Start this year by organizing your pantry the way professional chefs do.
- Why some items don’t play well together in the pantry.
- How to get in the “pantry zone.”
- What to do to enjoy pantry perfection through the year.
[3 MIN READ]
Do you go to your pantry, quickly grab what you need and then shut the door as fast as you can? Is it because the sight of cluttered shelves, mysterious jars and long-expired canned goods make you feel a bit stressed?
Understandable. And really, your anxiety is no surprise, since more and more studies show that clutter can have a negative effect on well-being and may even raise levels of the stress hormone, cortisol. A disorderly pantry may be a small thing, but when it’s staring you in the face every day, it can feel like a very big deal indeed.
That’s why a brand new year makes it a great time to create a freshly organized pantry.
Take organizing tips from the pros
Who better to get tips from than the experts who make their living in the kitchen? They can show you a thing or two about keeping your pantry clutter-free and ready for action — even if all you’re whipping up is a peanut butter and jelly sandwich.
Check out some of the ways professional chefs keep their busy pantries organized. Then you can start (and continue) the new year with pantry perfection.
Check out some of the ways professional chefs keep their busy pantries organized. Then you can start (and continue) the new year with pantry perfection. Although it may sound daunting, setting aside an hour to organize can save you tons of anxiety and money (so you don’t buy what you already have) throughout the year.
- Before you start, clean the slate. As tedious as it may be, you’ll want to empty out your whole pantry. Then clean it thoroughly before you fill it back up. It’s the best way to help keep the space organized for a longer time.
- Put like items with like items. The best reason to categorize items is so you can find what you’re looking for more easily and quickly. Put oils together, herbs and spices together, vinegars and sauces together, and so on. On the other hand, some items don’t play well together in the pantry and should be kept apart. For example, onions and potatoes spoil faster when they’re in the same storage bin. Flour shouldn’t be near strong-smelling spices such as curry powder — it will absorb the flavors.
- Put a label on it. Can’t say it enough: Most professional kitchens have every single item labeled and dated. Sure, it may be overkill if you’ve got clear jars, but putting the date outside the container is just as important as knowing what’s inside it. You’ll avoid the guessing games about whether a food is expired and will also prevent waste by using foods sooner rather than later. Most chefs don’t worry about fancy labeling — a bold marker and colorful paint or washi tape will do the job.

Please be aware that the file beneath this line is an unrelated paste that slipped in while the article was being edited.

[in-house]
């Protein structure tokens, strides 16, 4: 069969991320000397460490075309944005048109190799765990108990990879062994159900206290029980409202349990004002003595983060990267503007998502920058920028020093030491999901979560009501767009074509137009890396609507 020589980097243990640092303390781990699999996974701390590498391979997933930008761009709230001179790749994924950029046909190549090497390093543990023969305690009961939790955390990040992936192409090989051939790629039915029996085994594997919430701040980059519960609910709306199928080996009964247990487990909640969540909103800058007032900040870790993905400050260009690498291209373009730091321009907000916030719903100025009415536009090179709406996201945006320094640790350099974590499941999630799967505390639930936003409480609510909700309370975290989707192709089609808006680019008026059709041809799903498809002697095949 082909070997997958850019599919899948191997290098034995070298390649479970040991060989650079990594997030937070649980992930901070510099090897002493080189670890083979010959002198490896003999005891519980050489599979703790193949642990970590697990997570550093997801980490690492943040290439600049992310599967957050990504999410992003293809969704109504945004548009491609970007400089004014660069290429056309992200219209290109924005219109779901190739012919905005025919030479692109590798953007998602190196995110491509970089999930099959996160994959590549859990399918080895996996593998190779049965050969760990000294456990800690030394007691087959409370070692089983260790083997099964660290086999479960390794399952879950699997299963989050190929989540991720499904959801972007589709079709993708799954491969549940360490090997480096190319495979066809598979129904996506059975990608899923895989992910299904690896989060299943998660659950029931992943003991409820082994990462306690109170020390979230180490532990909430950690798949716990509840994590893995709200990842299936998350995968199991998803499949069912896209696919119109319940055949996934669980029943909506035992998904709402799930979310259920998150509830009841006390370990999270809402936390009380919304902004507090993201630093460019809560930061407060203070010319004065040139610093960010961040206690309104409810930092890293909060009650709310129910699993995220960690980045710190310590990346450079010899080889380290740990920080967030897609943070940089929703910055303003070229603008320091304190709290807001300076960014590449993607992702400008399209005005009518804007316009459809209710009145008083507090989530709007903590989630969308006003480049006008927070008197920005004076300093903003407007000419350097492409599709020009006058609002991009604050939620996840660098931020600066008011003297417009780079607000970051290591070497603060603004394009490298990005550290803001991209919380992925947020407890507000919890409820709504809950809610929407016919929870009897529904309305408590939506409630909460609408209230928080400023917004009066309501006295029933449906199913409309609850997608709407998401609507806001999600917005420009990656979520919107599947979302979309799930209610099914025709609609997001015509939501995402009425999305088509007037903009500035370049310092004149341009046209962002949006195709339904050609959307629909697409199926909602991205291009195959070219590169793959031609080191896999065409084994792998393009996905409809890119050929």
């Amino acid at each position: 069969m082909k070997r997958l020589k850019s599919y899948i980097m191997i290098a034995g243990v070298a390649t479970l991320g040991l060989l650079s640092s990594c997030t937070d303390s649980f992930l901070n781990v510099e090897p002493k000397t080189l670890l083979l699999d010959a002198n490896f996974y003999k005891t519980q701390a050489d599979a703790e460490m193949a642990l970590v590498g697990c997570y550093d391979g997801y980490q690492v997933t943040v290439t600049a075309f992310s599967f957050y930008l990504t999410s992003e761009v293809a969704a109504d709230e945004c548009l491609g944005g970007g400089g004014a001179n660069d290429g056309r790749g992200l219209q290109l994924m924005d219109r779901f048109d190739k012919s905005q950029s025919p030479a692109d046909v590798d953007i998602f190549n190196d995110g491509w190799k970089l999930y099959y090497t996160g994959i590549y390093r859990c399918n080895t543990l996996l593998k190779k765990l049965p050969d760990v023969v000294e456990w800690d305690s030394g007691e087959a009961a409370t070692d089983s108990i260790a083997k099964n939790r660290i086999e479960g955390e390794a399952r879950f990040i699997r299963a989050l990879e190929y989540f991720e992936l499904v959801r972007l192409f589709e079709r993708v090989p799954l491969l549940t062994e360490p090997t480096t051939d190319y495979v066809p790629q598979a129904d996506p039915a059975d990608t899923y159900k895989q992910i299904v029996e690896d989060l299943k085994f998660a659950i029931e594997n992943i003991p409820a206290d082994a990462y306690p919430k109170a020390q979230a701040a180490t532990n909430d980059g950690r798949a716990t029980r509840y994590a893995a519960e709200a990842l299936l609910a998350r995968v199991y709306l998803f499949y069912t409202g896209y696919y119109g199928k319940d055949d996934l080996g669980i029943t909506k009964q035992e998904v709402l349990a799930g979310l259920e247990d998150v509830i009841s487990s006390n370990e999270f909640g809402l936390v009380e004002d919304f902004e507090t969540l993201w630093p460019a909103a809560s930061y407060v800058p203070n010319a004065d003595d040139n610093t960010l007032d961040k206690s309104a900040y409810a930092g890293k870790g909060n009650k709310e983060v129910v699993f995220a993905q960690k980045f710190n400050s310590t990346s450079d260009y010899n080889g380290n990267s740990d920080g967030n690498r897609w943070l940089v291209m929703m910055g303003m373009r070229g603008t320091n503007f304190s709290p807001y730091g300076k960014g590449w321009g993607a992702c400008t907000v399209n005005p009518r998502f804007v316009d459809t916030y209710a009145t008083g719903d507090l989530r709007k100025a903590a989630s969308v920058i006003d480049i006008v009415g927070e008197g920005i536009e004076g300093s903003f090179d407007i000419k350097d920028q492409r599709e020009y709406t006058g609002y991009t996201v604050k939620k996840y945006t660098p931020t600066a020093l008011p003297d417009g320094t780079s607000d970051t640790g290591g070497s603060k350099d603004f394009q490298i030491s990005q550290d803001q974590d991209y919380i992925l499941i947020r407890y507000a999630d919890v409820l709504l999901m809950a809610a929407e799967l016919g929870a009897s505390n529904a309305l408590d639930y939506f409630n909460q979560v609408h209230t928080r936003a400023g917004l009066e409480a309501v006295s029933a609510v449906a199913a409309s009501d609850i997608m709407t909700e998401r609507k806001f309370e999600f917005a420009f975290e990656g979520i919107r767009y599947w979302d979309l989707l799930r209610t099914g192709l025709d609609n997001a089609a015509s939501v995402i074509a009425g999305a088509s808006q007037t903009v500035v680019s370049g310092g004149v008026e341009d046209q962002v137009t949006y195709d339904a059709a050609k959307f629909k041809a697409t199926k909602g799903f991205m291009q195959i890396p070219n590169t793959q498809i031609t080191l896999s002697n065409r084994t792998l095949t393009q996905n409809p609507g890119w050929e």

- Get in the zone. Creating zones is a simple strategy that can cut time doing meal prep, help you avoid hunting for must-have meds, and curb interruptions to grab snacks for the kids.
- Medicines: Set your prescription and over-the-counter medicines together, but out of reach of little hands. Include other remedies such as chicken noodle soup, saltines and lozenges.
- Snacks: Create a kids’ snack zone by storing containers with age-appropriate treats and healthy snacks on a low shelf that’s easily reached by youngsters.
- Cans and sauces: Place canned vegetables and fruits together which can help when you’re following a recipe. With sauces and mixes right next door, meal prep will be a breeze.
- Starches: Have a designated “starch” section where you can store noodles, rice and mashed potatoes.
- Get in the zone for other items too, from staples to meal fixings: a place for everything and everything in its place.
- Give the “big stuff” a home. Large-sized items — think, family-size cereal boxes, 2-liter beverage bottles, even pet food bags — require a lot of space. Plan the place where you’ll want to make room for large-sized items. It may even mean doing a little carpentry, but it’s well worth it to have a shelf or two with enough room to accommodate tall items. You can also plan to empty chip and cereal bags into sealed (and labeled) clear plastic containers.
The pros know: Even perfect pantries don’t last forever
Chefs have to be vigilant about staying on top of the condition of their pantries. After all, they’re in the business of safely serving tasty, fresh food. In the same way, you’ll want to make it your business to check on your pantry all through the year. Toss out old foods, clean up spills and make tweaks to fix what’s not working or has fallen into disorder.
Doing frequent pantry checkups over the coming year means you can face the next new year with one less thing to stress about and a pantry you can be proud of.
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This information is not intended as a substitute for professional medical care. Always follow your healthcare professional's instructions.
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